Yes – good matter management practices are already an inherent part of our professional obligations as lawyers (as part of the Uniform law, and also reflected in our CPD requirements covering practice management and professional skills). LPM (and more broadly how real-world legal practices work) should be included at the very least as an elective, so that being a good ‘matter manager’ is recognised as part of what being a good lawyer means. In many respects current legal education runs counter to the real-world behaviours and situations that graduates find themselves in – ranging from delegation and task planning/prioritisation, to collaborating under pressure, following and tracking progress, and adhering to processes. Law students would be better placed to enter the market with an understanding about these situations and how to best respond.
8. What is the most significant change that you have assisted to bring about since you took up your position as Head of Legal Project Management at Gilbert + Tobin?
Well, the creation of the firm’s LPM function for starters – I started as the sole LPM, and now manage a team of five which services the entire firm.
9. What is the biggest mistake that law firms make when managing their legal work?
Easy – by thinking that lawyers are the best-placed people to know all the answers about everything forever, and by letting them getting away with badly managed legal work: too much emphasis can still be placed on delivering great legal advice, but without looking at the constraints – was the work profitable? are the team burned out? what’s the human cost?
10. Are law firms unique beasts? If so, what are the key peculiarities of LPM versus run-of-the-mill ‘project management’?
Yes – professional services are different:
• Dedicated resources for project management: unlike in ‘hard hat, high-viz jacket’ construction project management where you have a team dedicated to updating a wide variety of project management plans (such as a schedule, a risk register, and an overall project plan), most legal teams don’t have the luxury of this type of support – which means that we have to simplify the amount of project management that is required.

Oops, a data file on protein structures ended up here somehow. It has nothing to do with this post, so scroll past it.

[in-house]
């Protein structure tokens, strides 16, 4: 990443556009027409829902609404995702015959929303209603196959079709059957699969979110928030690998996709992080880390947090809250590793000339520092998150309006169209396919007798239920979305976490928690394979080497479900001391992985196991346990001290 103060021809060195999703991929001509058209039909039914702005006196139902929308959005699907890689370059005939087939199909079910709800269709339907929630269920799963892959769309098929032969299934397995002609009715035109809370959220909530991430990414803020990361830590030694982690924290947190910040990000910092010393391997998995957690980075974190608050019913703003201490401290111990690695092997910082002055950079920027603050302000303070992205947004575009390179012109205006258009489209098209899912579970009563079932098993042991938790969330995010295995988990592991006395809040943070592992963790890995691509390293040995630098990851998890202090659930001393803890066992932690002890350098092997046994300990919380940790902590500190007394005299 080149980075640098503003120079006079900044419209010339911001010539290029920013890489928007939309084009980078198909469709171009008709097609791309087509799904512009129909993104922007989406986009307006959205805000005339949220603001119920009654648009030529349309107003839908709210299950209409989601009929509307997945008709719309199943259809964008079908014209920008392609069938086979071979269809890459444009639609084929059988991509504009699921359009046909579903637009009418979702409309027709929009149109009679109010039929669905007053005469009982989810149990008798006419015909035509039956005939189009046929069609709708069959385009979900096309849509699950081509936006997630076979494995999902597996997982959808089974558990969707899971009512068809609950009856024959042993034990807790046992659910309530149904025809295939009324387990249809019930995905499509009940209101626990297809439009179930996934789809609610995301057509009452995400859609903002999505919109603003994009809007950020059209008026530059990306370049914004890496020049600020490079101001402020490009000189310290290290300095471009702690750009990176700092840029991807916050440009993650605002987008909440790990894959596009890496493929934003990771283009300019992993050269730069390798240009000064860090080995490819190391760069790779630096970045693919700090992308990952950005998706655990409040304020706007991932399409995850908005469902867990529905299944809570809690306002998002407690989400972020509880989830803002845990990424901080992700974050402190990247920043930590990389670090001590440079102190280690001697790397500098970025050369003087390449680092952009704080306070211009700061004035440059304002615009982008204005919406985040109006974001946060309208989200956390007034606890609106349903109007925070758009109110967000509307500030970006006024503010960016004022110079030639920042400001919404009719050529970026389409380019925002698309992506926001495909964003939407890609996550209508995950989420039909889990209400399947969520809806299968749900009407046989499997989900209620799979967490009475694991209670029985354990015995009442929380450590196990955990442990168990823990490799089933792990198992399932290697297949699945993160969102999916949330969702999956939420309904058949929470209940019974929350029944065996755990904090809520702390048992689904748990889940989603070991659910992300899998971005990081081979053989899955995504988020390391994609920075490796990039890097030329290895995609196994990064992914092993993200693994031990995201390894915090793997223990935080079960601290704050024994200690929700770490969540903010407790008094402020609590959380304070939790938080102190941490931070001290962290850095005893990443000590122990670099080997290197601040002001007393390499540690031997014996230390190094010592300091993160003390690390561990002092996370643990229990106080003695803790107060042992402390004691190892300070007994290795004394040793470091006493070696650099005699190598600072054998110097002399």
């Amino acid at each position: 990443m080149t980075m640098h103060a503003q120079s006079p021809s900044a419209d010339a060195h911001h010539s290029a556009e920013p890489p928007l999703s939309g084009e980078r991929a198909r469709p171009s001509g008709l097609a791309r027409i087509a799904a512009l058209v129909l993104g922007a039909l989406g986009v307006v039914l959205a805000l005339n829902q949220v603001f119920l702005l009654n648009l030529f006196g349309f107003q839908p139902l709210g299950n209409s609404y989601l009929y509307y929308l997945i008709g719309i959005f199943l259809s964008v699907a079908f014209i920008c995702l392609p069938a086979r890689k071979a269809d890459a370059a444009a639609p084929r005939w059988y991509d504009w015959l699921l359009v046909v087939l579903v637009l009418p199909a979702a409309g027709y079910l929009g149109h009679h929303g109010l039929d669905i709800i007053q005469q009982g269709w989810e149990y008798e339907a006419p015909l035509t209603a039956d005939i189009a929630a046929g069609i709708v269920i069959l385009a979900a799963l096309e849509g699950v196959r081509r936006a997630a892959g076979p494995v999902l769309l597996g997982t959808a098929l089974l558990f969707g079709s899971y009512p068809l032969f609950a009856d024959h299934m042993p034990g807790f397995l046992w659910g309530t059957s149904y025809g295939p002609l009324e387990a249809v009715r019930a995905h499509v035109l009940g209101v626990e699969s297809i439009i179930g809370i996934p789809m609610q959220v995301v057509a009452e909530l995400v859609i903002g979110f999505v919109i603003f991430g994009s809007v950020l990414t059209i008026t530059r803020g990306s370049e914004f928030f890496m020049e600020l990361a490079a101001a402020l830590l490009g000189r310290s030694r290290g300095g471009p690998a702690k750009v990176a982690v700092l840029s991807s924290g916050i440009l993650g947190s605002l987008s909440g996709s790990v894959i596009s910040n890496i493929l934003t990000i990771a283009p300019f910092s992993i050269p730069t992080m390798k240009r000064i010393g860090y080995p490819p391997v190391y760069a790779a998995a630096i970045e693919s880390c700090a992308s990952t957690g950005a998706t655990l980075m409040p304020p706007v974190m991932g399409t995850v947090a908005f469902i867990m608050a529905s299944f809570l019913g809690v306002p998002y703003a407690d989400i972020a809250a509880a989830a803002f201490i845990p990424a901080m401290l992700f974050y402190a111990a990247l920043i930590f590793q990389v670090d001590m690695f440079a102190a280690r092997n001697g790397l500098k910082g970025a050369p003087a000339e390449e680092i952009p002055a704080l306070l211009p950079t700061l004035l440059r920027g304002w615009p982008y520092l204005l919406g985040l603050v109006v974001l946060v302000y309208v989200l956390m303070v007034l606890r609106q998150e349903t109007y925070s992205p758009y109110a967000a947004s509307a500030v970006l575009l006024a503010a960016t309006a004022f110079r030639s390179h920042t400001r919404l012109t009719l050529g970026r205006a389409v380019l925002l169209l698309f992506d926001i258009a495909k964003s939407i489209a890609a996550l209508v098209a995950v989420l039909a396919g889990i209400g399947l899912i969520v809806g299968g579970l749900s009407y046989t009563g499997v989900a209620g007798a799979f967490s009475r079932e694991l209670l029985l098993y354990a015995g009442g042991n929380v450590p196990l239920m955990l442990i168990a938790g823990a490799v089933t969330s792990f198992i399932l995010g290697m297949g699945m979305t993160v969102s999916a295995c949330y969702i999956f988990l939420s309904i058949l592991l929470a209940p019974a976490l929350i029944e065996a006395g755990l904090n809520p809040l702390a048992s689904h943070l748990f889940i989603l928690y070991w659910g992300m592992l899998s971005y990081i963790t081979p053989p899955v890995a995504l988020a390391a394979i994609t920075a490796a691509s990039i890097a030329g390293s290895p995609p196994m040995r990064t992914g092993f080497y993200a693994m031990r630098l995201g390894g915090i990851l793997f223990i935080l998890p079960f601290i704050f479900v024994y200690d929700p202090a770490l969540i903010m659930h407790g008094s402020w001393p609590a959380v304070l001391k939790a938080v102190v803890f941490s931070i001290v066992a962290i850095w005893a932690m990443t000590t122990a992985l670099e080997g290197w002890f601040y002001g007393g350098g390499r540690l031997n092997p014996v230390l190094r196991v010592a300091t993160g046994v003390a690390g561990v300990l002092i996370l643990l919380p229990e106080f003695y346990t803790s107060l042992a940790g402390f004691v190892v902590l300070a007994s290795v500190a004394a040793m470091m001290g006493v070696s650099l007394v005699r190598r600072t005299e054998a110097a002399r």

• Back-office processes and delegated authority: many ‘traditional project management plans (such as quality management and procurement) will generally be taken care of by a legal practice’s policies or back-office team.
• Risk profile for planning and re-work: for legal work that involves drafting documents, the cost of re-work (such as changing the wording in a clause as part of a negotiation) is far lower than the cost of re-work in construction (ie. knocking-down and re-building something).
Also, there is plenty of US-based academic research which shows that lawyers (as a generalisation) are sceptical and pessimistic, with a predisposition towards preferring autonomous work, having low trust, and a ‘ready, fire, aim’ approach – which shows (i) that we need to start addressing these issues in law school, and (ii) that there are unique challenges in getting law firms to adopt LPM. By comparison – implementing project management in an engineering company is easy, because everyone there already knows and accepts the benefits of project management. I’ve written a recent article on this topic: http://www.lbw2019us2.legalbusinesslibrary.com
11. What is the biggest commercial advantage that a law firm stands to gain by applying LPM?
There’s plenty of recent research on this (including from ILTA in 2015, and also the CLOC initiative’s LPM work stream):
• Reduced surprises for their clients, with increased clarity on objectives and progress
• Improved internal team performance and quality of life, with improved collaboration and reduced stress
• Better data on ‘what good looks like’, so that successful matters (however you choose to define that) can be replicated
12. You may have seen that we were recently represented by our NSW President, Erika Ly, on the ABC News as part of a panel discussion about the rising tide of automation and its implications for the job market. How will automation have changed what it means to be a lawyer 10 years from now?
Well, the last time I appeared on the ABC was for Q&A, where I asked Joe Hockey a tricky question about infrastructure financing and national credit ratings. He entirely ducked my question #almostfamous.
Yes, automation will undoubtedly have an impact – there’s even a (somewhat sensationalist) article recently talking about the impact of AI on project management! (see below links). However from an LPM perspective, stakeholder management lies at the beating heart of project management, and in my view we are still very far from a bot empathising and working with people to provide the delivery of a large-scale project. Nonetheless, automation is very much process and data driven – both from a product development and ROI perspective, and I regard LPM as providing lawyers with an enabling set of competencies which means they are more aware of both process and data. We are helping build the core skills for the lawyers of tomorrow.
Thank you for your time and insights, Peter!